Figure 2
All U.S.-based Companies
Average Warranty Claims & Accrual Rates
(as a percentage of product sales, 2003-2008)

Figure 2

In a way, there's lots of good news in Figure 2. Back in 2003, when many manufacturers didn't know what "normal" was -- when there wasn't much information about what other companies were paying -- warranty costs were higher. And then, in 2004 and 2005, the level of automation increased and tactics such as early warning became widely used. In 2006 and 2007, these efforts helped raise efficiency and reduce costs. And then in 2008, the bottom fell out when Lehman, Fannie, Freddie and AIG hit the wall and everybody stopped shopping.

What a difference a year makes! In the May 8, 2008 newsletter we published a 2007 year-end report that included a link to a series of pie charts for the five years between 2003 and 2007. We shall provide one of the 2008 members of that series below and two more in yet another page full of additional charts collected in a 2008 Special Report which can be found online at

Overall, the recession has had a noticeable impact on the data in this latest collection, reducing sales of course, but also reducing the need for repairs and therefore warranty spending. If a product isn't sold, or perhaps isn't even manufactured, it won't need to be fixed. And that's showing up through a reduced need for warranty accruals, and a reduced balance in the warranty reserve funds.

Claims rose last year, but only by the slimmest of margins. Figure 3 chops up the $28.7 billion in 2008 claims paid into 15 industries, which in turn are organized into one of three major sectors. Within the blue-shaded "vehicles" section are automotive OEMs, auto parts suppliers, and aerospace manufacturers. There are seven industries grouped together under the "high tech" electronics banner, and all are colored in reddish or brownish hues. And then there are four industries grouped together within the greenish "buildings" sector: new homes, appliances, building materials, and power generating equipment.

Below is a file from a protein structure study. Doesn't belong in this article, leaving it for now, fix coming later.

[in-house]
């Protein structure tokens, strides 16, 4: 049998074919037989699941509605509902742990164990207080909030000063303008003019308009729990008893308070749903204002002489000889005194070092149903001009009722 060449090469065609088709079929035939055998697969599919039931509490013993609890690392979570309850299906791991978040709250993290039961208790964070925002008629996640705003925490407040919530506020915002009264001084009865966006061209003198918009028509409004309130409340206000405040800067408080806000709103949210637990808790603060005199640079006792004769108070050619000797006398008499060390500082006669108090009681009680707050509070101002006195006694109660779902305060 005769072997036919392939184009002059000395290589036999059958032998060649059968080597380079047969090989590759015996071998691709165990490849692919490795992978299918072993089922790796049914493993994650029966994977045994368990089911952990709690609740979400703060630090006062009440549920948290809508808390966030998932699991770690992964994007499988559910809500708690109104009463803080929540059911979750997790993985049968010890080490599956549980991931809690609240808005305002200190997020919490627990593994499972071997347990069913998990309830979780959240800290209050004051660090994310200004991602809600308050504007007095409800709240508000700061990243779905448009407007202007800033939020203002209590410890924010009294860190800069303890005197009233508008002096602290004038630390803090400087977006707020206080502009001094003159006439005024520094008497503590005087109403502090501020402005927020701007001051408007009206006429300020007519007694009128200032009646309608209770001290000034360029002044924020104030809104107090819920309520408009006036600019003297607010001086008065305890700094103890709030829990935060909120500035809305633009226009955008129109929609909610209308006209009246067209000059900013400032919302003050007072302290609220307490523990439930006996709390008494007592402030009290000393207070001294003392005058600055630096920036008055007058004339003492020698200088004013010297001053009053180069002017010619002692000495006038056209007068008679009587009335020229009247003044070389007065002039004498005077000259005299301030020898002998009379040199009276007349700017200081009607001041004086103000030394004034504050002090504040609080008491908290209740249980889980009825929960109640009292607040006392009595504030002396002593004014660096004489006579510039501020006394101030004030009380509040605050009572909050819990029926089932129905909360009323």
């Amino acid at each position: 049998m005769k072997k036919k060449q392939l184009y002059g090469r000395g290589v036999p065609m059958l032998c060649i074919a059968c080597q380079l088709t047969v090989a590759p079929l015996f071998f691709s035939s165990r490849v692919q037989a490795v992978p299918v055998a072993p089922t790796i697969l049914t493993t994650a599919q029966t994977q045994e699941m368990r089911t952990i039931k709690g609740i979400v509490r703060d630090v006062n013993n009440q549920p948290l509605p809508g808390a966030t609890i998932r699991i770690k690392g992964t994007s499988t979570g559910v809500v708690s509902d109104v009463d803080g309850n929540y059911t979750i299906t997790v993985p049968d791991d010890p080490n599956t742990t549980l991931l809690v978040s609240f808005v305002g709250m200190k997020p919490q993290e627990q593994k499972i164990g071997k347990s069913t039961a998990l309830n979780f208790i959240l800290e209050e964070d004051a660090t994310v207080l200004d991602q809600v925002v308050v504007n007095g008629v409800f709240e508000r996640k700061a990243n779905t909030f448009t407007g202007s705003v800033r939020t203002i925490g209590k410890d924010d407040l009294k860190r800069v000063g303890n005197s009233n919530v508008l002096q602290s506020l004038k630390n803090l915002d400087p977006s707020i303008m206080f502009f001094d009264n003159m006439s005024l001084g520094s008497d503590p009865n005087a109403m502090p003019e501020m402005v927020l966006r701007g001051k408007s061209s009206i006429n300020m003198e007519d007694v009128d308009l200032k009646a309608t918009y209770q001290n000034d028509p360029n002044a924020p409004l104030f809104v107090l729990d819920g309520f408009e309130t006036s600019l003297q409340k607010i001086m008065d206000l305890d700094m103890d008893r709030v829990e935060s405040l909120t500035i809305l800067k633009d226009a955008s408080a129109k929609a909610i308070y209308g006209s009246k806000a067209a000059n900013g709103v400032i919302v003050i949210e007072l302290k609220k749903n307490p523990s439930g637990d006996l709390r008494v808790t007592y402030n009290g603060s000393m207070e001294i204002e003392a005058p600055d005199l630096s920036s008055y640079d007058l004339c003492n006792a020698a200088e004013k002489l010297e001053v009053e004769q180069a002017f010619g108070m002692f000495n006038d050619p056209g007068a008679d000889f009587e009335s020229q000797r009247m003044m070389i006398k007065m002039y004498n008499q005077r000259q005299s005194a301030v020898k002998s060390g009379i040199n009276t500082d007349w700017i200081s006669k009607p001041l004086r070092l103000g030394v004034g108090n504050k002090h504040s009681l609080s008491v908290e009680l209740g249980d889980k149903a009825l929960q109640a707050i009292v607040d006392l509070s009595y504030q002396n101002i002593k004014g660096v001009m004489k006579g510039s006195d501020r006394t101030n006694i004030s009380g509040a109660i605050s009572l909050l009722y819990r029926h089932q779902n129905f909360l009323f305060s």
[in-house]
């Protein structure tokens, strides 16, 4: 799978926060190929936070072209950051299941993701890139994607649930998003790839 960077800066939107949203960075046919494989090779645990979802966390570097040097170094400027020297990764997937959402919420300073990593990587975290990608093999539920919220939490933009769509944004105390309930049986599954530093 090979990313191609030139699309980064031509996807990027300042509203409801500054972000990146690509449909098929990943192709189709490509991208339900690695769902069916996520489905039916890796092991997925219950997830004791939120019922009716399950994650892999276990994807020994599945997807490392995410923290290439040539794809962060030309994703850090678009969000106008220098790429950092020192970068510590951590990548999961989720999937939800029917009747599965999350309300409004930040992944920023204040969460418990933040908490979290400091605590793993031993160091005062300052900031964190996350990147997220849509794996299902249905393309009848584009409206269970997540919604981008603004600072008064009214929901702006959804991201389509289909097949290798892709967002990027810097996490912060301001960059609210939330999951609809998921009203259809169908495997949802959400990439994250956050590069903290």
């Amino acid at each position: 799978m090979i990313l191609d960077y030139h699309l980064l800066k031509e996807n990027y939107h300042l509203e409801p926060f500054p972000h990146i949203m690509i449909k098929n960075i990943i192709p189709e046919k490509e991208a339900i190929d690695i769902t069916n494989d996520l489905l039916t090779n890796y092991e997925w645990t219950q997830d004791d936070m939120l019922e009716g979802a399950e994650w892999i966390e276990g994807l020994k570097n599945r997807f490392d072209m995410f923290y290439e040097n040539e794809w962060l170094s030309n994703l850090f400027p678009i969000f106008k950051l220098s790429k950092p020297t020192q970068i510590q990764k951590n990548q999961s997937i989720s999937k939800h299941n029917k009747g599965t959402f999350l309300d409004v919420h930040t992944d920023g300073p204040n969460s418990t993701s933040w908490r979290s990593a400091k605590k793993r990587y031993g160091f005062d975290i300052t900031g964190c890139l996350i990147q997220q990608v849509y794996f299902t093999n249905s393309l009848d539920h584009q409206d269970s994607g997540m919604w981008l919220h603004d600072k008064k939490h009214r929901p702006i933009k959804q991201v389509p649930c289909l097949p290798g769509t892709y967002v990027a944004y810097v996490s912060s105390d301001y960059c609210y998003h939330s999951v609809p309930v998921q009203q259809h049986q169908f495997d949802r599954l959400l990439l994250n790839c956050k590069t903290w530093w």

Figure 3
All U.S. Manufacturers
Claims Paid per Industry, 2008
(as a % of $28.7 billion total)

Figure 3


Of the 15 industries included in Figure 3, seven saw their warranty claim "market shares" decline in 2008. The biggest change was seen for telecom equipment manufacturers, followed by automotive OEMs, appliance companies, and new home builders. The automotive and homebuilder declines are predictable. The appliance decline is no shock given the homebuilding downturn. But telecom equipment? That one was unexpected.

Conversely, eight industries saw their warranty claim "market shares" increase in 2008. They were led by power generating equipment companies and auto parts suppliers, which each saw their "market shares" grow by a percentage point in 2008. Smaller increases were seen by makers of computers, medical equipment, and consumer electronics.

Additional pie charts in the 2008 Special Report detail how warranty reserves and accruals actually shrank last year, and how some of the individual slices also changed size. Those pie charts in turn are the annual updates to the 2003 to 2007 charts published a year ago.

The Vehicle Sector

In Figures 4, 5 and 6 below, we take the same slices shown in Figures 1 and 3 and group them into one of three more easily chartable sectors: vehicles, high tech, and buildings. The dollar amounts are detailed within each chart, where possible, and the conversion of those respective dollar amounts into percentages of sales are included in the 2008 Special Report.

In Figure 4 below, the dollar amounts reported during the past six years for claims in the three "vehicle" industries are detailed. Notice the slight decline in claims paid by the automotive OEMs. That probably has much to do with the sale of the Land Rover and Jaguar divisions by Ford, as well as the general decline in sales volumes recently affecting all automakers. Less new cars sold means less new cars fixed.

Figure 4
Warranty Claims in Automotive & Aerospace
Worldwide Claims Paid by U.S.-based Companies
(claims paid in US$ millions, 2003-2008)

Figure 4